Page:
House lawmakers ask Hunter Biden attorneys for docs on plea deal with DOJ
Of interest to Republicans are reports of the negotiations between Biden attorneys Chris Clark and Abbe Lowell and the DOJ over the plea agreement.
A trio of House Republicans on Wednesday demanded that a pair of attorneys representing first son Hunter Biden provide documentation of their conversations with the Department of Justice in connection with the aborted plea deal for the first son.
Following a five-year investigation, Delaware U.S. Attorney David Weiss's office negotiated a plea agreement with the younger Biden in which he would plead guilty to two misdemeanor tax charges and a gun violation that could later be dismissed. That deal would see the DOJ recommend no prison time and Biden enter into a pre-trial diversion agreement for the gun charge. The deal collapsed amid public scrutiny of its apparent leniency. Weiss has since been appointed special counsel to further pursue his investigation.
Of interest to Republicans are reports of the negotiations between Biden attorneys Christopher Clark and Abbe Lowell and the DOJ over the plea agreement.
"On July 26, 2023, Hunter Biden appeared before Judge Maryellen Noreika of the U.S. District Court for the District of Delaware for a hearing on the apparently unprecedented plea deal involving Hunter Biden agreed to by the U.S. Attorney's Office for the District of Delaware," wrote Judiciary Chairman Jim Jordan, Ways and Means Chairman Jason Smith, and Oversight Chairman James Comer to the pair.
"However, the plea deal fell apart when prosecutors and defense attorneys could not provide answers to routine questions about the agreement posed by Judge Noreika," they continued. "A little over three weeks later, on August 19, 2023, the New York Times and Politico published separate articles providing detailed accounts of the failed settlement negotiations between the Department and Hunter Biden's lawyers based on nonpublic information, including previously undisclosed documents and communications."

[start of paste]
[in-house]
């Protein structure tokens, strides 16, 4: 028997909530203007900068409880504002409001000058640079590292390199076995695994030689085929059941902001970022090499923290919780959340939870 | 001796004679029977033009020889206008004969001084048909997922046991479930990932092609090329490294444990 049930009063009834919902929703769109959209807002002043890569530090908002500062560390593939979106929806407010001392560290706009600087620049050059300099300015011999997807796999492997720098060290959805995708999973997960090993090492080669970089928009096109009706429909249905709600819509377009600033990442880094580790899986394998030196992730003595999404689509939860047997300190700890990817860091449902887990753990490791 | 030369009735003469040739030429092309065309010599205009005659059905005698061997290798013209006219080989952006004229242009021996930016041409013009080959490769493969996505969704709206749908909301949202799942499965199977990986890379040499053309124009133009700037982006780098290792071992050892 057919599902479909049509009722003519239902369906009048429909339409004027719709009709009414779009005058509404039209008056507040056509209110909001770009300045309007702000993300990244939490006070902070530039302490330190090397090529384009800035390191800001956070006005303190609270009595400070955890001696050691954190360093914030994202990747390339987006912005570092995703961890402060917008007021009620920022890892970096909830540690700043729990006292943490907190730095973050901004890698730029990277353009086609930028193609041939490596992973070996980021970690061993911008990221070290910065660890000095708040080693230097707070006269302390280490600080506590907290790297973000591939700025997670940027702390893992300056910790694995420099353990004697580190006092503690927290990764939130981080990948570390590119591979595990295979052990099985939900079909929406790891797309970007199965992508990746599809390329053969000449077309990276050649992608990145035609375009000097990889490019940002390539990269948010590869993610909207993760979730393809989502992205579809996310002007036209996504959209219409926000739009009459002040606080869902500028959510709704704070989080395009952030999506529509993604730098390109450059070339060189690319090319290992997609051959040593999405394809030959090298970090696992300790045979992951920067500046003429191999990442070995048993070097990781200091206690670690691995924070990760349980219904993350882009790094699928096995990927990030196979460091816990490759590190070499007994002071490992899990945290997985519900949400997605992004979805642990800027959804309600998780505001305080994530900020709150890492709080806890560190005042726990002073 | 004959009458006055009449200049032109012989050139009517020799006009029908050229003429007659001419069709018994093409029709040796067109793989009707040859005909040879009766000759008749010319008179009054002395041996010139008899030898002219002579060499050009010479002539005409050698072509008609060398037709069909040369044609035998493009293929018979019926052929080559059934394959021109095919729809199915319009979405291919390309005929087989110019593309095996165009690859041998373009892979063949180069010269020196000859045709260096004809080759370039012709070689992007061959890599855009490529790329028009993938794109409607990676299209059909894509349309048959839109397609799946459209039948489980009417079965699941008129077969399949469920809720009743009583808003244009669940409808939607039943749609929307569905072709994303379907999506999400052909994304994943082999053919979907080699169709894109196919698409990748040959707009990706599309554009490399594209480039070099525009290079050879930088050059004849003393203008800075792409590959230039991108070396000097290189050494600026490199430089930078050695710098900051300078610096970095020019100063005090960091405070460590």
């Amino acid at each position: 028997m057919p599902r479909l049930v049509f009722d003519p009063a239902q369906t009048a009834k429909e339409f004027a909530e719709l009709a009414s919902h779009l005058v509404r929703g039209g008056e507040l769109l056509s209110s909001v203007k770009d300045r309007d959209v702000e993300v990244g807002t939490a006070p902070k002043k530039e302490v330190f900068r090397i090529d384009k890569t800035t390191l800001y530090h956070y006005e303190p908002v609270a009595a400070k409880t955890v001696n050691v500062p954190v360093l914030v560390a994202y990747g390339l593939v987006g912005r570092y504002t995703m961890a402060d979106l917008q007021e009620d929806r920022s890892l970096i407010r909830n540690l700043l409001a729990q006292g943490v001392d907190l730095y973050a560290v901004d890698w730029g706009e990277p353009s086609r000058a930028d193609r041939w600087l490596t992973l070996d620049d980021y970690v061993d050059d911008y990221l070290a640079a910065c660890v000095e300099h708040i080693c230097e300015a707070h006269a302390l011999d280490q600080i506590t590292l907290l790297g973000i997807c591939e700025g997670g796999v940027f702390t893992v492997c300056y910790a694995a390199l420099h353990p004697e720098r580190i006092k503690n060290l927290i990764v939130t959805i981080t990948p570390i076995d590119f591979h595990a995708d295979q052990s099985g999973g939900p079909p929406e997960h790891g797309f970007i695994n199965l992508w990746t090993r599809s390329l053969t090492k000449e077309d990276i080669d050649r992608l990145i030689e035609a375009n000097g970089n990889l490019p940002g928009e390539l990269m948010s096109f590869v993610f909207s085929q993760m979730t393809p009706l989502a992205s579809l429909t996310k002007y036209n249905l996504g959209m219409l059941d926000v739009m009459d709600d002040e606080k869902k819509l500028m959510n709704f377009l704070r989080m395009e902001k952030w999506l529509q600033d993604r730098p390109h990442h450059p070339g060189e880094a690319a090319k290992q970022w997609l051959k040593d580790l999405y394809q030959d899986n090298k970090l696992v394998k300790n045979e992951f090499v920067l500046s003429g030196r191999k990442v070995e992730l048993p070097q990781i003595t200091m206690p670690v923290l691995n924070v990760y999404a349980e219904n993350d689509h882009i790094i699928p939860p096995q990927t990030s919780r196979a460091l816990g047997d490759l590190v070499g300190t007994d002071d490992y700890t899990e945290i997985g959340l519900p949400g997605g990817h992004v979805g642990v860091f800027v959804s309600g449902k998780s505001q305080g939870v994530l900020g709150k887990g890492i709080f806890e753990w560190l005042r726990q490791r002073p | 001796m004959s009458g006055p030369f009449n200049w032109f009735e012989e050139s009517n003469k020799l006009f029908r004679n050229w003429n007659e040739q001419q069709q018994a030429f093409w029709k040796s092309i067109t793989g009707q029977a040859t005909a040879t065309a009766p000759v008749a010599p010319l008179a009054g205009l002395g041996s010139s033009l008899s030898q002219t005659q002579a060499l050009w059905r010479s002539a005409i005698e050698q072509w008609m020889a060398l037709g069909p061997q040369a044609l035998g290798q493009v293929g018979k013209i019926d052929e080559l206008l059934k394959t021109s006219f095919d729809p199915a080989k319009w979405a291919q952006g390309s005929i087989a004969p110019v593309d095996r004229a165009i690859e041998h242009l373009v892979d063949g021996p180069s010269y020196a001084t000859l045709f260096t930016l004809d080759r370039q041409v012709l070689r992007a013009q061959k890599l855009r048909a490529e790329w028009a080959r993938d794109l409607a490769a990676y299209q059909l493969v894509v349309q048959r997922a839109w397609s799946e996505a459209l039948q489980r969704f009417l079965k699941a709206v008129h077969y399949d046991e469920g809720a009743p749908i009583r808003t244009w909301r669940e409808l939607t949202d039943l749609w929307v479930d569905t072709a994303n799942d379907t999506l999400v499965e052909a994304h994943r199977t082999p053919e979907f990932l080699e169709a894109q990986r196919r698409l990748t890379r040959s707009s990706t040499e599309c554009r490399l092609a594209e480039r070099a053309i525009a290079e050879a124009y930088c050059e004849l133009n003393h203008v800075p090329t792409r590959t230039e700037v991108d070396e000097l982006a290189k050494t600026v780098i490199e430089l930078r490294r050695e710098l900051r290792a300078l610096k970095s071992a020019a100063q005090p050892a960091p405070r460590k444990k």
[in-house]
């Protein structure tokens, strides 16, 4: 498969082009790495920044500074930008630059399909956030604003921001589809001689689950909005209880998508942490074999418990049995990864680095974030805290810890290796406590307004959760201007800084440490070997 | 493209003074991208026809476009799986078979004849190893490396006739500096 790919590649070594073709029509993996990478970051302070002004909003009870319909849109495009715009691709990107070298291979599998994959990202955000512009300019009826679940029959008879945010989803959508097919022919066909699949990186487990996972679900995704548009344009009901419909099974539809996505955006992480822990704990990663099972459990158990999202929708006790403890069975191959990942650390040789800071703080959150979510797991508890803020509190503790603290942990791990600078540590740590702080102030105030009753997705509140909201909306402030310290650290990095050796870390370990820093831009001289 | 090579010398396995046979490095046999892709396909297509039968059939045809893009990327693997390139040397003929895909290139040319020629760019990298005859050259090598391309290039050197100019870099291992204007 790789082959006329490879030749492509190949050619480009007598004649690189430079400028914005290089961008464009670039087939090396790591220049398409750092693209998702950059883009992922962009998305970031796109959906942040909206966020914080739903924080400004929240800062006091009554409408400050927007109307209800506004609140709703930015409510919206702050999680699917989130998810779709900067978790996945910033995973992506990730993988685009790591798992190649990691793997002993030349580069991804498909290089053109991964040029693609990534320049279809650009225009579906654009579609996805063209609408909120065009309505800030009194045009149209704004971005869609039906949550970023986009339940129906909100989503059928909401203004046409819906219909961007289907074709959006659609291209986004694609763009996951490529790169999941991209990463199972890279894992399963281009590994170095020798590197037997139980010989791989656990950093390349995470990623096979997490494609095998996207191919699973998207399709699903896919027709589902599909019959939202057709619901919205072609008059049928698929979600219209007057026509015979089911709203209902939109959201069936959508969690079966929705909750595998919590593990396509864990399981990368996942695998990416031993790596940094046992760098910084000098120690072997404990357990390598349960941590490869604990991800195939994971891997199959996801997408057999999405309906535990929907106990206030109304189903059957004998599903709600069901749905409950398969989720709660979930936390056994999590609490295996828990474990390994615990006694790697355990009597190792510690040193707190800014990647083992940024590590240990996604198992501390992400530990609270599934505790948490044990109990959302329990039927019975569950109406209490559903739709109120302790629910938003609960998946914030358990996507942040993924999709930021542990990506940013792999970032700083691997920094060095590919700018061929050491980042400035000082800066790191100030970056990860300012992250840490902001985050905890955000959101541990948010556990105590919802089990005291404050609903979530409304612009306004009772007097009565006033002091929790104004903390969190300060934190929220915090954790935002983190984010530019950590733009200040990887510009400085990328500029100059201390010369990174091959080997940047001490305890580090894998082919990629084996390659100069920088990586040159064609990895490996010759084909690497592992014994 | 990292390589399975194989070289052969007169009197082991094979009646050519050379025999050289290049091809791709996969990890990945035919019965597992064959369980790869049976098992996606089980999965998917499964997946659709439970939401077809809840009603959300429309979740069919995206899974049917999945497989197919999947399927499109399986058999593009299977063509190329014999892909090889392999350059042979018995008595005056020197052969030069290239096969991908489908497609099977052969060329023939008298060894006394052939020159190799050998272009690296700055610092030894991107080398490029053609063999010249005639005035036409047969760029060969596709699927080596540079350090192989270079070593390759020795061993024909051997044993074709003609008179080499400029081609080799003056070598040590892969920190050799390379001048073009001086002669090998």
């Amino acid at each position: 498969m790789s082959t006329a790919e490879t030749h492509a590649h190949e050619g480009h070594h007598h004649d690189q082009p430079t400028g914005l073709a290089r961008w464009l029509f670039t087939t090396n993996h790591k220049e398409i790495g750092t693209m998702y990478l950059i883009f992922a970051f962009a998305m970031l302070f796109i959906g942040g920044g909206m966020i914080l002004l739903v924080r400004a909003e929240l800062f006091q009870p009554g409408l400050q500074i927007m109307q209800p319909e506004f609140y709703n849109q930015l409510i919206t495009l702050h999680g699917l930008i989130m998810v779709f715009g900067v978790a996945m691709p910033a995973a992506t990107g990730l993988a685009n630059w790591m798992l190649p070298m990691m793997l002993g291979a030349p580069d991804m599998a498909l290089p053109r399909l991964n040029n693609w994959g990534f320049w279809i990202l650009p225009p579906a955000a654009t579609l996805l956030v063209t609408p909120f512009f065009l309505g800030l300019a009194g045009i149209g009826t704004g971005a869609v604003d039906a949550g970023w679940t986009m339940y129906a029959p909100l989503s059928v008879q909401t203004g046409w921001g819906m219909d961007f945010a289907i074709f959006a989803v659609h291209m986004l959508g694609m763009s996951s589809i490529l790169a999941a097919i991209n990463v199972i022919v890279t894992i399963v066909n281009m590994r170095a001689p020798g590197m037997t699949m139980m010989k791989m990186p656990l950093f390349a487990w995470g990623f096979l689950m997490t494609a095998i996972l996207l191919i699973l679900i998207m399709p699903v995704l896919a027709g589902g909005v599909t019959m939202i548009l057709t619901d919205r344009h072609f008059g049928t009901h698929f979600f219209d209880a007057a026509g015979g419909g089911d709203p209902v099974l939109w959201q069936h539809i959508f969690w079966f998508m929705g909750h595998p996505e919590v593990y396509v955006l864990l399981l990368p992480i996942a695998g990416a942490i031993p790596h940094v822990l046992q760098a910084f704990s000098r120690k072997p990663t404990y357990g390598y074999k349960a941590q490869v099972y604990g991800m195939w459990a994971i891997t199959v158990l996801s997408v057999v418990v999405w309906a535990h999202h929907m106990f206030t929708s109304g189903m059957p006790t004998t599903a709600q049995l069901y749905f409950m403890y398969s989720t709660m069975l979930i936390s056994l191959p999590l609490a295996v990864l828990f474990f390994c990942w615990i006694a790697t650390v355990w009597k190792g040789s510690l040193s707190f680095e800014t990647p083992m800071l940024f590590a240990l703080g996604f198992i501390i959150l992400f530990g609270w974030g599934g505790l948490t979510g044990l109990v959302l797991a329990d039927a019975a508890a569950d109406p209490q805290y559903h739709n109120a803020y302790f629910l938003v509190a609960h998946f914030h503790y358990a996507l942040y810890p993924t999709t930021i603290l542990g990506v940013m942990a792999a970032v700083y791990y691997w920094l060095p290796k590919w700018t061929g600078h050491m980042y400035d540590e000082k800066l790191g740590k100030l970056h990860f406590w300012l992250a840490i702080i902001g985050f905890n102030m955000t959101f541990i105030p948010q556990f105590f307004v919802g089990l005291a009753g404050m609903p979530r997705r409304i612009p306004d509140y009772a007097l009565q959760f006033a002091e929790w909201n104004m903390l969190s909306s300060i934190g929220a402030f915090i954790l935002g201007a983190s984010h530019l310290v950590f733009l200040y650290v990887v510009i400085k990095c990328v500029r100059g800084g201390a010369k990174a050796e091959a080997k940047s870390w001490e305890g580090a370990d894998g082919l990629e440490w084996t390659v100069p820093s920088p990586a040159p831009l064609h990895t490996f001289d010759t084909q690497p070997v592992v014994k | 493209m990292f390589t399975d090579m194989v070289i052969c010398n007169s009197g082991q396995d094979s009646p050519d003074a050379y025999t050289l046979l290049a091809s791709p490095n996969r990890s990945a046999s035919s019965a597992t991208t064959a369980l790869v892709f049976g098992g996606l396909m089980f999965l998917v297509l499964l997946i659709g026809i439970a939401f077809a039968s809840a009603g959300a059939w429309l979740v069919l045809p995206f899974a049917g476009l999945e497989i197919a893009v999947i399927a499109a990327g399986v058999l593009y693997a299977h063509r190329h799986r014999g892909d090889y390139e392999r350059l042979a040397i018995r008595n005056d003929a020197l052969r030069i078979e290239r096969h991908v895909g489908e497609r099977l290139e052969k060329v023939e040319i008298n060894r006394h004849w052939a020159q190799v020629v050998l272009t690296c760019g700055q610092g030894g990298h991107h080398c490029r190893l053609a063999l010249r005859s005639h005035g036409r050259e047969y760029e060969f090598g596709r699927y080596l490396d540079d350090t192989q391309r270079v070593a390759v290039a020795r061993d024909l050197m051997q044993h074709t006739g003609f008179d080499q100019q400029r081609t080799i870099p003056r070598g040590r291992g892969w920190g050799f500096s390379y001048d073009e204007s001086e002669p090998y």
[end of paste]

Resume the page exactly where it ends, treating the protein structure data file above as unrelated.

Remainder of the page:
"The information contained in these articles reinforces serious concerns regarding whether the Department has handled a case involving President Biden’s son in an impartial manner that is consistent with other prosecutions," they went on. The lawmakers then noted that only a select few were privy to the information within those documents and opined that the media outlets likely received the materials from the Hunter Biden attorneys.
The group contends that the provision of the materials to the press and the wide reporting on them undercut any basis to deny them to the three committees and therefore requested a laundry list of documents related to the plea deal including slideshows, emails, reports, and miscellaneous other communications.
Weiss's probe faced accusations of political interference from IRS agents who worked on the case. IRS Supervisory Special Agent Gary Shapley and Special Agent Joseph Ziegler in June gave testimony to the Ways and Means Committee, alleging that Biden-appointed officials interfered in the case in such a manner as to prevent the bringing of the most serious charges against the first son. They further alleged that Weiss had lacked special authority to bring charges outside of his district, seemingly contradicting statements from both the Delaware U.S. Attorney himself and Attorney General Merrick Garland asserting that he enjoyed broad authority to bring what charges he felt necessary.
Shapley and Ziegler further contended that Weiss had asked for special counsel status after the D.C. U.S. Attorney declined to partner with him on the case. Such an appointment, they noted, would have permitted Weiss to bring charges from the 2014 tax year against the now-first son. The statute of limitation on those charges has since passed, however. Garland allegedly rejected the request at the time.
Weiss has, however, since secured that appointment, which has attracted considerable scrutiny from conservatives in light of his offering the lenient plea deal and DOJ guidelines requiring that a special counsel be appointed from outside the government.
Ben Whedon is an editor and reporter for Just the News. Follow him on X, the social media platform formerly known as Twitter.